About three months beforehand we look at the current, taking into account what other groups are doing locally (to ensure variety), the “mood” of our network as evidenced on Twitter and in personal conversations, and recent Salesforce announcements or events (such as the seasonal releases, TrailheaDX and Dreamforce).
Then we brainstorm for suitable presenters. In the early days, we often brought in international speakers, who would happily give up their free time in exchange for a mini break in Amsterdam. These days we’re finding we’re able to source more and more content locally, in the Netherlands, and this is a matter of real pride, showing how our ecosystem has grown. That said, invitations go and discussions are had – it’s not plain sailing as we have to navigate around people’s availability and sometimes explain the Community Group ethos. No sales pitches here, only real world experience and genuine case studies!
Two Months Beforehand
As soon as the previous meeting concludes (as we meet every two months) we have a brief retrospective, discussing what went well and what can be improved. We then get to the real work – discussing which presenters are actually available. We have two or three slots to play with, so we discuss the content, what the potential presenters have offered and sketch out what the evening will look like. Occasionally we get more offers coming back to us than we expect and in that case we move a presentation to the following meeting (there’s always one speaker who will be relieved!); we certainly don’t let any offers go to waste.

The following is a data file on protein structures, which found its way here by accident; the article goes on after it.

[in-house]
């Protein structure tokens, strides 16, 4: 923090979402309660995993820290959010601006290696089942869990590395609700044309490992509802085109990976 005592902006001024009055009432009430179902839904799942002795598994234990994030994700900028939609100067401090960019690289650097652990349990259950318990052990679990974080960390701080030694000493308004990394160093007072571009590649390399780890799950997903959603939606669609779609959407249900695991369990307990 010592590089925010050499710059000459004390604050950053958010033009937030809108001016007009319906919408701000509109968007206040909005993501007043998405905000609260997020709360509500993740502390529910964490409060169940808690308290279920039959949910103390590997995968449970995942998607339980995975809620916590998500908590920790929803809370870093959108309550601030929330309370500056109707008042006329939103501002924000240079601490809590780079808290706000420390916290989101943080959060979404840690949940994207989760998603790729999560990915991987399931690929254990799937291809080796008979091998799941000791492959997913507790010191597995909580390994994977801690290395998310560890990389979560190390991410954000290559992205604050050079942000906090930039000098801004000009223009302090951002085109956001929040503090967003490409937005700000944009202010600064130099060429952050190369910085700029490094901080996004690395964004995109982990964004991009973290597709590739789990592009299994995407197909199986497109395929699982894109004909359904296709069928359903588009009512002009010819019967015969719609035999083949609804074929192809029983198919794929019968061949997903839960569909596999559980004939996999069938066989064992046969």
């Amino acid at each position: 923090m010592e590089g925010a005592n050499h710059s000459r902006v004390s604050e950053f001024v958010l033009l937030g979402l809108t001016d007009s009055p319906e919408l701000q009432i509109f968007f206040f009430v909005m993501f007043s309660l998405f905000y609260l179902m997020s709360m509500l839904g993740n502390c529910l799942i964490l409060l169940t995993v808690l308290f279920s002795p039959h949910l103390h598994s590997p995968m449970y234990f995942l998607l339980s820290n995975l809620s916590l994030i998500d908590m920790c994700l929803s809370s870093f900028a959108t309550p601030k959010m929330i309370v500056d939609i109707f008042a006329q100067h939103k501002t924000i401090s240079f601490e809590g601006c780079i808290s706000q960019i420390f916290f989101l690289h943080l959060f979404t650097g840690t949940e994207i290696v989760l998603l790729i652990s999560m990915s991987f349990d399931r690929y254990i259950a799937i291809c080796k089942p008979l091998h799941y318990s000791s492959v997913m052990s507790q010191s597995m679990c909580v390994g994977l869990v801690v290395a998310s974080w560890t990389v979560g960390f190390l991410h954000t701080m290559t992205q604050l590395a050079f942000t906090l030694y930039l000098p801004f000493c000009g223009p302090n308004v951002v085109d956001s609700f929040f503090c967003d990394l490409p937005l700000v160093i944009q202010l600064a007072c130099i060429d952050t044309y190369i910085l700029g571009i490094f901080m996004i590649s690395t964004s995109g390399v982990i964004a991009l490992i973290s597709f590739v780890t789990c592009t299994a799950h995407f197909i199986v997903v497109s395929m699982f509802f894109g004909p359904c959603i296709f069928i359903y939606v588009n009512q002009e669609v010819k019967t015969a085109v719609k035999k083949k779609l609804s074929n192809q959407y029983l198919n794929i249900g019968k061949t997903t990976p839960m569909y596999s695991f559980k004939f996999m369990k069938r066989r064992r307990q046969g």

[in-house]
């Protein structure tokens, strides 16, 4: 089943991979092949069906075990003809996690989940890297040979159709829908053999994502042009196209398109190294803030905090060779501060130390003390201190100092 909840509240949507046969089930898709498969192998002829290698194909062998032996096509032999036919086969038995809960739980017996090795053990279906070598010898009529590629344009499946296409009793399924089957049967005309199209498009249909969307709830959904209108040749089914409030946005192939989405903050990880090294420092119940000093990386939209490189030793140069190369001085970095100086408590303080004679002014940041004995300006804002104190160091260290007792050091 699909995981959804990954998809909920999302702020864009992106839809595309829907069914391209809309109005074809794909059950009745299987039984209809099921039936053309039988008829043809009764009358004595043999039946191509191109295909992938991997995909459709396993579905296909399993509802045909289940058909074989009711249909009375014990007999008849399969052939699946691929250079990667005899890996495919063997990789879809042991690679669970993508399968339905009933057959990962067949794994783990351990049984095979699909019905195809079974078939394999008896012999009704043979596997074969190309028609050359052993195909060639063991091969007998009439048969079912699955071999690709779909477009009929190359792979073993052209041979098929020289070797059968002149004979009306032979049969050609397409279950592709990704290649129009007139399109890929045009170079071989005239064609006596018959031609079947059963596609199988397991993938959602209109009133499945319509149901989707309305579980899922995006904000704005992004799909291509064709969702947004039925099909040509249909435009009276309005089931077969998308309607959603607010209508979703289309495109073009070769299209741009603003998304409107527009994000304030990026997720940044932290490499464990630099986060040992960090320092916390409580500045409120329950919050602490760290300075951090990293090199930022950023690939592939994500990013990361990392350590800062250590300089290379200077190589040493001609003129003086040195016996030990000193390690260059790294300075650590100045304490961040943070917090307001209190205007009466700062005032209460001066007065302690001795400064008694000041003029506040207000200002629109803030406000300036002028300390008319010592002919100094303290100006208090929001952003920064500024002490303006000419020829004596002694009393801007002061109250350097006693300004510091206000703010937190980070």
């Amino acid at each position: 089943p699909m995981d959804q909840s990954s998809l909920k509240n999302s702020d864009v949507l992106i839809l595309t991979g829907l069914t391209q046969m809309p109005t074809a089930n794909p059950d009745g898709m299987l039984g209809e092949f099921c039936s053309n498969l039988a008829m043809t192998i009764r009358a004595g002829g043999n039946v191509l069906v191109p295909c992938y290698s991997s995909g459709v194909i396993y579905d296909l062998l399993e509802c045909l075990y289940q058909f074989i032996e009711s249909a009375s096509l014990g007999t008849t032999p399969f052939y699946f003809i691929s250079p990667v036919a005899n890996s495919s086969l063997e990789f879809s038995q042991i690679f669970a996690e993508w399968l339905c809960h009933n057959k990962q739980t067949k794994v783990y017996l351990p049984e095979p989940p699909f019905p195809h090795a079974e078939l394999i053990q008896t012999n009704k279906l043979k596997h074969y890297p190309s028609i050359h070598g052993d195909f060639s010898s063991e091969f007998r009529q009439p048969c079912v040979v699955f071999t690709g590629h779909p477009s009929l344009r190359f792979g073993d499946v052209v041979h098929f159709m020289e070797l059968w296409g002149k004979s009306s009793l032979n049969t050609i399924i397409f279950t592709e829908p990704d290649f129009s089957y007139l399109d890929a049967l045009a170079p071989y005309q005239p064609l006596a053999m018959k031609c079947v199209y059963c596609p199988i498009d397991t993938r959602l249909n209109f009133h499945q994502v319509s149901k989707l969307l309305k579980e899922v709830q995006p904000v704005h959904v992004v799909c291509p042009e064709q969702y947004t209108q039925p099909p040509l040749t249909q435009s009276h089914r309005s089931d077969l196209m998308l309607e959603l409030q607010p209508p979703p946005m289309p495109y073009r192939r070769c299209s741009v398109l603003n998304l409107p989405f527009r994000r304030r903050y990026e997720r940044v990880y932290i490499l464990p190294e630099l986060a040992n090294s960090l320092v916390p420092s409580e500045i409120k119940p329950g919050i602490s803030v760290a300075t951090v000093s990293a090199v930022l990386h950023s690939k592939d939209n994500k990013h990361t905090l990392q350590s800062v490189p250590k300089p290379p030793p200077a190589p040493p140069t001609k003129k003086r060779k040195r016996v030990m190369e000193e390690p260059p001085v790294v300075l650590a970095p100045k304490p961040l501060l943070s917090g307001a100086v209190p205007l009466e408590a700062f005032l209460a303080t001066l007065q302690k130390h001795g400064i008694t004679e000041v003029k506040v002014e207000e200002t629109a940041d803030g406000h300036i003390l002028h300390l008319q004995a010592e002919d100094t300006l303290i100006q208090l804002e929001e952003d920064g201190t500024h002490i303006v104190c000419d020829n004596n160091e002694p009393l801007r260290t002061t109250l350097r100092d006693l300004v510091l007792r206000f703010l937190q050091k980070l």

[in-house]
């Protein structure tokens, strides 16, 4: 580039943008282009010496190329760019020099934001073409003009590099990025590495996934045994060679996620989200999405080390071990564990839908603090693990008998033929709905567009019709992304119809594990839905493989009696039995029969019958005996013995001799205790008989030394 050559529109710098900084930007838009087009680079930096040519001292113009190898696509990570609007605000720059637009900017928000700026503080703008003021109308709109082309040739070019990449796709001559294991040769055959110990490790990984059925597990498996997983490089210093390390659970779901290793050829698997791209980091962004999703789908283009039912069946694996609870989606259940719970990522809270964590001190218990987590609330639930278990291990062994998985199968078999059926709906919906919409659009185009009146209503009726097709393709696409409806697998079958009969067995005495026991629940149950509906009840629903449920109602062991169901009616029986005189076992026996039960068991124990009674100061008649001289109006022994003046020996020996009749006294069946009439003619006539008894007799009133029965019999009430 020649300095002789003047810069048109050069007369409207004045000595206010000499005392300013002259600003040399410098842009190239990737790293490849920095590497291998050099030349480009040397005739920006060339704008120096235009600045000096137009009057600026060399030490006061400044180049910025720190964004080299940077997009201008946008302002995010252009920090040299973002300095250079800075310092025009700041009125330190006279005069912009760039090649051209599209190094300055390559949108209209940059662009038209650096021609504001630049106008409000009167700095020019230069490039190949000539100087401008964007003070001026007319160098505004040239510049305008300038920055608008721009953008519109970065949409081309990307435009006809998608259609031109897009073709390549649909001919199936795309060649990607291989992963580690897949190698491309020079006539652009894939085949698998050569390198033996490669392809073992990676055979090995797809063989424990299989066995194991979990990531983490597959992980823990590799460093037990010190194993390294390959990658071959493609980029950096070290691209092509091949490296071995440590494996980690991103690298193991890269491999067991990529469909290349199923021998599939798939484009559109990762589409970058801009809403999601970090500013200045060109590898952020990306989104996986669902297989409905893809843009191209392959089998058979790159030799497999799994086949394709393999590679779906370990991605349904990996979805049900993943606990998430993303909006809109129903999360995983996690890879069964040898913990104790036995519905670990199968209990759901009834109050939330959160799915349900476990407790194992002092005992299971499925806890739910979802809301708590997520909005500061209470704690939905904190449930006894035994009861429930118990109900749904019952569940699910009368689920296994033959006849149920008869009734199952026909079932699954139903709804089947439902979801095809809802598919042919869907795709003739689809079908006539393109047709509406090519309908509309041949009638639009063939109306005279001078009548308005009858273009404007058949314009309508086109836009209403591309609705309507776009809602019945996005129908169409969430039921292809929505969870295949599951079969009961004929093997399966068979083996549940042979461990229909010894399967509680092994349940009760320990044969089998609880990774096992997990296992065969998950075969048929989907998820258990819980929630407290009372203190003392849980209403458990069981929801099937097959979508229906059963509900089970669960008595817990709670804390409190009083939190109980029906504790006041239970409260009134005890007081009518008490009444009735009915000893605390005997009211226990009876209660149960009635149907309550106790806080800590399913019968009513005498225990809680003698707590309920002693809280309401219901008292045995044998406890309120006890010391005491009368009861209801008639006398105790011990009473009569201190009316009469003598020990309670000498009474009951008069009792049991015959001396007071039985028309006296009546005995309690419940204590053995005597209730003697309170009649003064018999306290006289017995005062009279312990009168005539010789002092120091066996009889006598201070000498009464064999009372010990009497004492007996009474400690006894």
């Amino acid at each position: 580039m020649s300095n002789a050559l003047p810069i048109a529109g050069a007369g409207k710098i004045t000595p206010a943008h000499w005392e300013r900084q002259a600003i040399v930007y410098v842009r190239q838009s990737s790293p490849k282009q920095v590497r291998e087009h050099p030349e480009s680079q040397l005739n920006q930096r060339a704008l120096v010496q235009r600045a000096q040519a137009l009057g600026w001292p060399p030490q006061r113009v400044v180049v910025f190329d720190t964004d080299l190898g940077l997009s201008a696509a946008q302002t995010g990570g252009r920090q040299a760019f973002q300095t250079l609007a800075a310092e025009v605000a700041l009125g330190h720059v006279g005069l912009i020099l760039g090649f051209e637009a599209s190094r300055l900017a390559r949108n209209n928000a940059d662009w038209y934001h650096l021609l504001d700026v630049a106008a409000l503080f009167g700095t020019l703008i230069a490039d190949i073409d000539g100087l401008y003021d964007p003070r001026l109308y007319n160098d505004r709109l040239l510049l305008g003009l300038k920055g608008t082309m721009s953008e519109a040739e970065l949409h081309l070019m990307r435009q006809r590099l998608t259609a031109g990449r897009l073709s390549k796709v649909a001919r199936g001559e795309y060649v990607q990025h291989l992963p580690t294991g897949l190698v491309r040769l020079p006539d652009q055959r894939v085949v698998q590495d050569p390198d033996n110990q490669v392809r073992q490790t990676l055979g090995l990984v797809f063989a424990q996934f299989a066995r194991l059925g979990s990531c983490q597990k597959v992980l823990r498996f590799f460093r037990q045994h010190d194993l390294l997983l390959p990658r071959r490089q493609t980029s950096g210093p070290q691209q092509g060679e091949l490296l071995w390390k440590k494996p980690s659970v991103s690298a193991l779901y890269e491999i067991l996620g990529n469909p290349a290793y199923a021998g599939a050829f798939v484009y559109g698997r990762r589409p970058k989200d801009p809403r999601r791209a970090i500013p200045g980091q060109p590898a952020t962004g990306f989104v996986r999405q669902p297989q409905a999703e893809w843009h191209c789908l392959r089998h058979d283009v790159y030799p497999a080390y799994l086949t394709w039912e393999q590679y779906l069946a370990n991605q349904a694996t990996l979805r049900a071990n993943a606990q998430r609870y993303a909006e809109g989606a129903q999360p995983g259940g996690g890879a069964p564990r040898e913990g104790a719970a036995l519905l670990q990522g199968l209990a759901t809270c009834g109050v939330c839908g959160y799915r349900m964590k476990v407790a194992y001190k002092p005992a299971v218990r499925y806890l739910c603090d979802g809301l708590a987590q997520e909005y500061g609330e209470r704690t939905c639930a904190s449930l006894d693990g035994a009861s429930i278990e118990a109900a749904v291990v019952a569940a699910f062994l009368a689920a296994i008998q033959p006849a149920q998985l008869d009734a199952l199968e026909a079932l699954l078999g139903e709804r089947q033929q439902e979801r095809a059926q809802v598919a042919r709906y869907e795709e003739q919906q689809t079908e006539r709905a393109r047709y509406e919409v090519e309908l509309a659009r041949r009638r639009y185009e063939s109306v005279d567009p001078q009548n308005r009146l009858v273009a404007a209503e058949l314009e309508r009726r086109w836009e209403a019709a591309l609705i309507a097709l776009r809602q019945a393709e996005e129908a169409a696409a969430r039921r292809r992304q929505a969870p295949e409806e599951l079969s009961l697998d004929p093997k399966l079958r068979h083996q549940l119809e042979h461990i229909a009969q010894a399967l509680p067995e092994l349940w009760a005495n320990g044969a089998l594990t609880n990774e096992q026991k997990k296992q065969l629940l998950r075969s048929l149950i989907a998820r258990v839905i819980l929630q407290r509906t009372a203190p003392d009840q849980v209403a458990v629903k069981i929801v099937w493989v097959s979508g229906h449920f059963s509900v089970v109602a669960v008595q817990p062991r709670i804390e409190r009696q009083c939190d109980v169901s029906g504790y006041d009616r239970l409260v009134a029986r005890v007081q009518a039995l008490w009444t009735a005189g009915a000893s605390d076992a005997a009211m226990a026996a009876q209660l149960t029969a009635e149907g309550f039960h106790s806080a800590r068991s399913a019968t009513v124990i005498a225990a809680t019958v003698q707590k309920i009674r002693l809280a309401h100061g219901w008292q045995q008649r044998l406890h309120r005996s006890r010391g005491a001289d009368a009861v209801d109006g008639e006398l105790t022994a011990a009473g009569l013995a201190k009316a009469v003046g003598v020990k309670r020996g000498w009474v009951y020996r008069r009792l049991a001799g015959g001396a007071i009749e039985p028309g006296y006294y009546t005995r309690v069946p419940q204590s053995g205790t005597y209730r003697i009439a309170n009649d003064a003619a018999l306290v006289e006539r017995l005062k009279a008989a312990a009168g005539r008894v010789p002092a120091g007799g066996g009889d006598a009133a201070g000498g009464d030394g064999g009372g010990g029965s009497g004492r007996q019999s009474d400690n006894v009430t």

In all honesty, that doesn’t happen as often as we like and occasionally there’s a bit of a mad scramble and a few rapidly placed phone calls. In the past, this has led to some great innovations such as panel discussions and small group workshops – particularly where we’ve wanted to address a topic but we haven’t not found the right content; we ended up crowdsourcing the expertise instead of having a specific speaker, leading to different and more interactive ways of dealing with the same material.
But that’s not all. It’s not just a case of selecting the speaker. The vast majority of presentations have two or three run-throughs beforehand, rotating around team members, to ensure a fresh perspective every time. If it’s a commercial partner, it may be because we want to check that they will be including pricing information (after all, that’s what our members will be asking!) or it may be one of our very own members, making their first public presentation. We want to help lift them up as much as possible and share our storytelling tradecraft. It’s important to note that we are hugely grateful for the time and effort our speakers put in. Our meetups won’t be possible otherwise.